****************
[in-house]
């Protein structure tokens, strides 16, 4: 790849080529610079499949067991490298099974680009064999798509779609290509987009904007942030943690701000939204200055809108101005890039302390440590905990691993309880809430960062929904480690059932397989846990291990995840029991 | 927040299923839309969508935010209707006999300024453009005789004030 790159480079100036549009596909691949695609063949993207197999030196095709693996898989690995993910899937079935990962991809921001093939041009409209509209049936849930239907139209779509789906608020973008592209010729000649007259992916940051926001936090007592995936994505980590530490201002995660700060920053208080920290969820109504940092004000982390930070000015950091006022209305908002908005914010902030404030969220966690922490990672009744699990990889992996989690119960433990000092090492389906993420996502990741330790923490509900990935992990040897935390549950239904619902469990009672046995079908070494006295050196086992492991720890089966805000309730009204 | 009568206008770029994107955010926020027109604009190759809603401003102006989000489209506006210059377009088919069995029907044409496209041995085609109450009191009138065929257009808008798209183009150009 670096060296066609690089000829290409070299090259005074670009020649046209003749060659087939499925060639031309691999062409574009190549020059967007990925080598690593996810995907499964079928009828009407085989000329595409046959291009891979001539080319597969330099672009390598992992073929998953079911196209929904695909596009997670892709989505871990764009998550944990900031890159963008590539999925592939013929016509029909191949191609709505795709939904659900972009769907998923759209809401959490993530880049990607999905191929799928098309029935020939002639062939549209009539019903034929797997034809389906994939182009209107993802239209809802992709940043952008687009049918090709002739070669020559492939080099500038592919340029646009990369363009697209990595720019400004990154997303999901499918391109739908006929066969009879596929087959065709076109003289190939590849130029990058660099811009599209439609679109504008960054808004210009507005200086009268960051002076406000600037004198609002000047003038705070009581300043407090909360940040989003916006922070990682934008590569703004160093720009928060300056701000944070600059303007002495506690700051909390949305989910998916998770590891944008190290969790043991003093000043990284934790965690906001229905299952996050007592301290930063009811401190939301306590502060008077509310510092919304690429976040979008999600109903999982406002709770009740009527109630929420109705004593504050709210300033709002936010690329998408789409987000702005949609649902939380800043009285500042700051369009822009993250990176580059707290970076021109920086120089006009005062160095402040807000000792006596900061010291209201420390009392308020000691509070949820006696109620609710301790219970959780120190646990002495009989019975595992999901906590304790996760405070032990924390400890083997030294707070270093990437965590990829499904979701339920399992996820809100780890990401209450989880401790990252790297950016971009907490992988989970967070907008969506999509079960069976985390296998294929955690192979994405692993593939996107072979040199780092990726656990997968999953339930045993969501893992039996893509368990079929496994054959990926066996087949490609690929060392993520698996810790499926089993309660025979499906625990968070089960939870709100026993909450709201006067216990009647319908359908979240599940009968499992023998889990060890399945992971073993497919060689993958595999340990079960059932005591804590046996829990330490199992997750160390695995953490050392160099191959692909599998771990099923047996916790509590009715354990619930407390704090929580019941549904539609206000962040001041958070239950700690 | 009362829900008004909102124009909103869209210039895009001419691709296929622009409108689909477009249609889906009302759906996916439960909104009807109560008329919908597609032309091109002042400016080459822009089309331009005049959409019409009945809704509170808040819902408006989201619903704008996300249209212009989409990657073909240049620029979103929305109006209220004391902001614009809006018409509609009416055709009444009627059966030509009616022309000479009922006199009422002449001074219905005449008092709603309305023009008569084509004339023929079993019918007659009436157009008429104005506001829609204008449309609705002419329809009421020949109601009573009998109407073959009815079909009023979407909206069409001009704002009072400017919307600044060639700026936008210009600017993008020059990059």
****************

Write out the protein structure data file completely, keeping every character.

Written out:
[in-house]
């Protein structure tokens, strides 16, 4: 790849080529610079499949067991490298099974680009064999798509779609290509987009904007942030943690701000939204200055809108101005890039302390440590905990691993309880809430960062929904480690059932397989846990291990995840029991 | 927040299923839309969508935010209707006999300024453009005789004030 790159480079100036549009596909691949695609063949993207197999030196095709693996898989690995993910899937079935990962991809921001093939041009409209509209049936849930239907139209779509789906608020973008592209010729000649007259992916940051926001936090007592995936994505980590530490201002995660700060920053208080920290969820109504940092004000982390930070000015950091006022209305908002908005914010902030404030969220966690922490990672009744699990990889992996989690119960433990000092090492389906993420996502990741330790923490509900990935992990040897935390549950239904619902469990009672046995079908070494006295050196086992492991720890089966805000309730009204 | 009568206008770029994107955010926020027109604009190759809603401003102006989000489209506006210059377009088919069995029907044409496209041995085609109450009191009138065929257009808008798209183009150009 670096060296066609690089000829290409070299090259005074670009020649046209003749060659087939499925060639031309691999062409574009190549020059967007990925080598690593996810995907499964079928009828009407085989000329595409046959291009891979001539080319597969330099672009390598992992073929998953079911196209929904695909596009997670892709989505871990764009998550944990900031890159963008590539999925592939013929016509029909191949191609709505795709939904659900972009769907998923759209809401959490993530880049990607999905191929799928098309029935020939002639062939549209009539019903034929797997034809389906994939182009209107993802239209809802992709940043952008687009049918090709002739070669020559492939080099500038592919340029646009990369363009697209990595720019400004990154997303999901499918391109739908006929066969009879596929087959065709076109003289190939590849130029990058660099811009599209439609679109504008960054808004210009507005200086009268960051002076406000600037004198609002000047003038705070009581300043407090909360940040989003916006922070990682934008590569703004160093720009928060300056701000944070600059303007002495506690700051909390949305989910998916998770590891944008190290969790043991003093000043990284934790965690906001229905299952996050007592301290930063009811401190939301306590502060008077509310510092919304690429976040979008999600109903999982406002709770009740009527109630929420109705004593504050709210300033709002936010690329998408789409987000702005949609649902939380800043009285500042700051369009822009993250990176580059707290970076021109920086120089006009005062160095402040807000000792006596900061010291209201420390009392308020000691509070949820006696109620609710301790219970959780120190646990002495009989019975595992999901906590304790996760405070032990924390400890083997030294707070270093990437965590990829499904979701339920399992996820809100780890990401209450989880401790990252790297950016971009907490992988989970967070907008969506999509079960069976985390296998294929955690192979994405692993593939996107072979040199780092990726656990997968999953339930045993969501893992039996893509368990079929496994054959990926066996087949490609690929060392993520698996810790499926089993309660025979499906625990968070089960939870709100026993909450709201006067216990009647319908359908979240599940009968499992023998889990060890399945992971073993497919060689993958595999340990079960059932005591804590046996829990330490199992997750160390695995953490050392160099191959692909599998771990099923047996916790509590009715354990619930407390704090929580019941549904539609206000962040001041958070239950700690 | 009362829900008004909102124009909103869209210039895009001419691709296929622009409108689909477009249609889906009302759906996916439960909104009807109560008329919908597609032309091109002042400016080459822009089309331009005049959409019409009945809704509170808040819902408006989201619903704008996300249209212009989409990657073909240049620029979103929305109006209220004391902001614009809006018409509609009416055709009444009627059966030509009616022309000479009922006199009422002449001074219905005449008092709603309305023009008569084509004339023929079993019918007659009436157009008429104005506001829609204008449309609705002419329809009421020949109601009573009998109407073959009815079909009023979407909206069409001009704002009072400017919307600044060639700026936008210009600017993008020059990059």